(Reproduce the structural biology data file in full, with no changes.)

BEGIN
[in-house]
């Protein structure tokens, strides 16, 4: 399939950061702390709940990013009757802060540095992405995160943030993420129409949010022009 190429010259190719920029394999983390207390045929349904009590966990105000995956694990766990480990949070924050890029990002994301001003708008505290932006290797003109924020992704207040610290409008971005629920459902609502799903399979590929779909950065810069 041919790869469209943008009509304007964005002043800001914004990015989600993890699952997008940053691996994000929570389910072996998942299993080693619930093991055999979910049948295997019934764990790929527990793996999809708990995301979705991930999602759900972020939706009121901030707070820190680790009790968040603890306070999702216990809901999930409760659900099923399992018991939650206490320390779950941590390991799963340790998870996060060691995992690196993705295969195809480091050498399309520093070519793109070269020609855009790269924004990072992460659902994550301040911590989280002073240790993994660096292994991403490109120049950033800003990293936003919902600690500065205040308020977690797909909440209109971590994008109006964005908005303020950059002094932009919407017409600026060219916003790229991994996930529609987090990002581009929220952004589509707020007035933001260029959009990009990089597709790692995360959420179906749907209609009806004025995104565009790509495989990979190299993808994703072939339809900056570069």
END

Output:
[in-house]
């Protein structure tokens, strides 16, 4: 399939950061702390709940990013009757802060540095992405995160943030993420129409949010022009 190429010259190719920029394999983390207390045929349904009590966990105000995956694990766990480990949070924050890029990002994301001003708008505290932006290797003109924020992704207040610290409008971005629920459902609502799903399979590929779909950065810069 041919790869469209943008009509304007964005002043800001914004990015989600993890699952997008940053691996994000929570389910072996998942299993080693619930093991055999979910049948295997019934764990790929527990793996999809708990995301979705991930999602759900972020939706009121901030707070820190680790009790968040603890306070999702216990809901999930409760659900099923399992018991939650206490320390779950941590390991799963340790998870996060060691995992690196993705295969195809480091050498399309520093070519793109070269020609855009790269924004990072992460659902994550301040911590989280002073240790993994660096292994991403490109120049950033800003990293936003919902600690500065205040308020977690797909909440209109971590994008109006964005908005303020950059002094932009919407017409600026060219916003790229991994996930529609987090990002581009929220952004589509707020007035933001260029959009990009990089597709790692995360959420179906749907209609009806004025995104565009790509495989990979190299993808994703072939339809900056570069």